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Cool Mortgage Rate Calculator Paints a Grim Picture



June 10, 2009 – Comments (0)

As I mentioned in my previous post one can usually tell where mortgage rates are headed by looking at the yield on 10-year Treasuries.  Calculated Risk had an excellent post on this subject today.  It provided a link to a cool calculator that is available on a blog called Political Calculations.  The calculator lets you plug in the yield on the 10-year and it will estimate where mortgage rates are headed using the historical correlation between the two.

The yield on the 10-year spiked to 4.0% this afternoon (it has since cooled off slightly).  I was curious what sort of mortgage rate this would translate to if the Fed was not interfering in the market so I plugged 4 into the calculator.  It spit out a 30-year fixed rate of 5.81%.  Now that's not bad by historical standards, however it's a far cry from the 4.0% that many people were looking for several months ago when the Fed embarked on its quantitative easing campaign.  No wonder mortgage refinancing activity has fallen by around 60% over the past two months and mortgage applications fore new homes fell at a 20% annualized rate in May.

Let's what the difference in payment is between a 30-year mortgage rate of 4.5%, which we saw not that long ago, to a forecast 5.8% in the near future has upon mortgage payments:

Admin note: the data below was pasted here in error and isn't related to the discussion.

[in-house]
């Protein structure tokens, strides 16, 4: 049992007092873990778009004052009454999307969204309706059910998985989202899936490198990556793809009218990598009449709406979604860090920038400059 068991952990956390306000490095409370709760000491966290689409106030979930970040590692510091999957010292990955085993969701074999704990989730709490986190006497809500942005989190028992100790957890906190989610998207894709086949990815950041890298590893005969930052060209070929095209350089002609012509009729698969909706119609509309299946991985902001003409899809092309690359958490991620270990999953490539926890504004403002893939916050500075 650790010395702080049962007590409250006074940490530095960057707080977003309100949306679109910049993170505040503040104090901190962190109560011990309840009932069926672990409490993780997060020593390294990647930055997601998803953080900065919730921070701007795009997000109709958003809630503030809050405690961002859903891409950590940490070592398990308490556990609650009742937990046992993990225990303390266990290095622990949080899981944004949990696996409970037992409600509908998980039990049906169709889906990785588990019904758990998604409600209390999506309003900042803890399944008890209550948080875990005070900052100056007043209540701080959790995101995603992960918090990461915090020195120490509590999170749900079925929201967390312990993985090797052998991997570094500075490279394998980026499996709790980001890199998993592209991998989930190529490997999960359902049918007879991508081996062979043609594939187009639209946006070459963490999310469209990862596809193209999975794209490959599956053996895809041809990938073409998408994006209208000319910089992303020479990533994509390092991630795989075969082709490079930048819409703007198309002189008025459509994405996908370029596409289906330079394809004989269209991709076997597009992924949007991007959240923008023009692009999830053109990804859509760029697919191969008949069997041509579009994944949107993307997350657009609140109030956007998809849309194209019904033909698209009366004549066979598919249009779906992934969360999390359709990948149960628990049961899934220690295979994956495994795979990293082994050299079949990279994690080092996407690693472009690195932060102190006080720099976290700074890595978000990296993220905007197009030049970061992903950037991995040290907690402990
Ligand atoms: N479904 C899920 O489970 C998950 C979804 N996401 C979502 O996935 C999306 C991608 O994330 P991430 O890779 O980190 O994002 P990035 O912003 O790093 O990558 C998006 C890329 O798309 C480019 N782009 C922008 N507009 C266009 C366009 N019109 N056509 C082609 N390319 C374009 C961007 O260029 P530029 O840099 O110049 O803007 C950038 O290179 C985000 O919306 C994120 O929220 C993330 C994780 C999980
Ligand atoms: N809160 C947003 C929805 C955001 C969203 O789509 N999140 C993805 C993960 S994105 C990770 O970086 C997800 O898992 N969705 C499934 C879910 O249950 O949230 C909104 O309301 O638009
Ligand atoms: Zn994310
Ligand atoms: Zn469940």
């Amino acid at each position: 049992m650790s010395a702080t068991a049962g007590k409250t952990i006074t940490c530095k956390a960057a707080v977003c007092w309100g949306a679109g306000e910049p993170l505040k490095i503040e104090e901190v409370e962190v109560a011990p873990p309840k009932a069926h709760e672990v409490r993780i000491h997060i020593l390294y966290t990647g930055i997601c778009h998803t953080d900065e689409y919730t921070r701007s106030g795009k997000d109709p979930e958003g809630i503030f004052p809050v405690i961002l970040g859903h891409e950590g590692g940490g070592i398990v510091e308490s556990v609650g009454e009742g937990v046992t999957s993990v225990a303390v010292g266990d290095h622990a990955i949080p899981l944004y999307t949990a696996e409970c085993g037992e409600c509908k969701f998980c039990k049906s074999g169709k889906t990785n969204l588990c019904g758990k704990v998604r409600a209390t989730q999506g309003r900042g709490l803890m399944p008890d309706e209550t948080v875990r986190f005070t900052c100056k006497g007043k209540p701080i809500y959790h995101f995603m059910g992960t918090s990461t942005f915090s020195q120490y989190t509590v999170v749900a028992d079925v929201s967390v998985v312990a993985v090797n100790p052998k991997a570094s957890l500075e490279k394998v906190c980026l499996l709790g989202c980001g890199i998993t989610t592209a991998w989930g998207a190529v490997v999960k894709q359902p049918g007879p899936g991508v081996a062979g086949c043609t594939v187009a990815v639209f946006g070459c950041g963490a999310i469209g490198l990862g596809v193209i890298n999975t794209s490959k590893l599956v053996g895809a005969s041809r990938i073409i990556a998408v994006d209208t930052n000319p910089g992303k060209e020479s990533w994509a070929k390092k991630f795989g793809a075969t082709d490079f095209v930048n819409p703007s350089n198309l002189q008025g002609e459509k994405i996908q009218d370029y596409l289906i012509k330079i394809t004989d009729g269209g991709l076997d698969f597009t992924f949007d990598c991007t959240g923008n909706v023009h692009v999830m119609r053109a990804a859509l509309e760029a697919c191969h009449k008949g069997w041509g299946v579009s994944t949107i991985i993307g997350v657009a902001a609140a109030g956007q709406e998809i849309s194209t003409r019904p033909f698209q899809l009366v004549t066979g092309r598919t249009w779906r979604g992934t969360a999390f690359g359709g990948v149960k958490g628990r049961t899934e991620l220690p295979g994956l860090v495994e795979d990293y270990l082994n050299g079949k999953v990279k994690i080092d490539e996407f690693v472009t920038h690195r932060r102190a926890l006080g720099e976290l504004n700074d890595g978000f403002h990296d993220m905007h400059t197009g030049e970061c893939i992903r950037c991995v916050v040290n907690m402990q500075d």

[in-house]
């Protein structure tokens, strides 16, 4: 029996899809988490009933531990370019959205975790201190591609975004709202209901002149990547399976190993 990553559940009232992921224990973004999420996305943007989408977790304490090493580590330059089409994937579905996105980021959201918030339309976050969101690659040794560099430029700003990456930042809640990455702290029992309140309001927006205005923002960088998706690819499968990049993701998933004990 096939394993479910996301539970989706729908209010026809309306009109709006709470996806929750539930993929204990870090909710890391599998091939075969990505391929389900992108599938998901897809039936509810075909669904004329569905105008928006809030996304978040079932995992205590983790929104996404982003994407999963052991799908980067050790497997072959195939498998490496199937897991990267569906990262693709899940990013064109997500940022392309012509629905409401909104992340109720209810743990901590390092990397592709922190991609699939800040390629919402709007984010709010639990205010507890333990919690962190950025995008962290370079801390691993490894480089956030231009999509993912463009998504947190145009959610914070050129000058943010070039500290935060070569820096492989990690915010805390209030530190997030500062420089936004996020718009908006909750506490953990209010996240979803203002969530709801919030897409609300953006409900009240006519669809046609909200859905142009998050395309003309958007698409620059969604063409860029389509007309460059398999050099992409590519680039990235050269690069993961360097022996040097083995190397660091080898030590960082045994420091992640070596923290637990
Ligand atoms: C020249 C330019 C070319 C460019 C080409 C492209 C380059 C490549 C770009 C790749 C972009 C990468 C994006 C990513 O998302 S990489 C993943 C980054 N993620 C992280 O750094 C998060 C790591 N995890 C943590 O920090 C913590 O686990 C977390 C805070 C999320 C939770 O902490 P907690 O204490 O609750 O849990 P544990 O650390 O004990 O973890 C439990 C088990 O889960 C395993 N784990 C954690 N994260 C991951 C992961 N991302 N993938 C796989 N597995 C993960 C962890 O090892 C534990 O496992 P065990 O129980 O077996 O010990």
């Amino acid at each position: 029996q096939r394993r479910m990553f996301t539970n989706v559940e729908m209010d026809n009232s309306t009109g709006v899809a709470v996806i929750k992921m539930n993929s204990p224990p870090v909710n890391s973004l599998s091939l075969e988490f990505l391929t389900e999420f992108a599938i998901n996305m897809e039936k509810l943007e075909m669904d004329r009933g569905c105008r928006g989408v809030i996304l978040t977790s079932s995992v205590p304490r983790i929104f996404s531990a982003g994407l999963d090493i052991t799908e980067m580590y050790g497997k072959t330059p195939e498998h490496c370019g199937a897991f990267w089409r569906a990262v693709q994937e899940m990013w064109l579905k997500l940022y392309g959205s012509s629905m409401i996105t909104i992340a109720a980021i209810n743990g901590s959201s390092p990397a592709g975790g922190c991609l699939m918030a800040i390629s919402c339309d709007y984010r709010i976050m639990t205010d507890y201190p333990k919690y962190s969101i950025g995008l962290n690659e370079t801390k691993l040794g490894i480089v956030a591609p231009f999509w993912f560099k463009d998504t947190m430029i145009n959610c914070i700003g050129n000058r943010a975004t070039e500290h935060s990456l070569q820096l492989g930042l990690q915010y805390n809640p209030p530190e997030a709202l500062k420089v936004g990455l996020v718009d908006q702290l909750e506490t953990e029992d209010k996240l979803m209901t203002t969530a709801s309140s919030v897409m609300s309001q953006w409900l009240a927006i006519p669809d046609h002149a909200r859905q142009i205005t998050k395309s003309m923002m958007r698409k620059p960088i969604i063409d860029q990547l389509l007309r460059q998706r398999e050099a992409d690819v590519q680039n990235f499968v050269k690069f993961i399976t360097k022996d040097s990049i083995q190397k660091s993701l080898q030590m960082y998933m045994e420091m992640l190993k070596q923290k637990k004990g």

$100,000 loan: $80.06/month

$200,000 loan: $160.14/month

$300,000 loan: $240.20/month

$400,000 loan: $320.27/month

$500,000 loan: $400.34/month

You get the idea.  That's a big difference in the affordability of homes.  The higher rates go, the lower prices must go to achieve the same monthly payment.  Similarly, that's a lot of money that could have been used for discretionary spending by homeowners who refinance that's no longer there for the taking. 

That's bad news, but at least the calculator that I found is cool :).  It will be interesting to see if the Federal Reserve is interested in increasing the size of its QE program to try to combat this increase in rates or if it will even be successful in doing so if it chooses to.

Predicting Mortgage Rates and Treasury Yields


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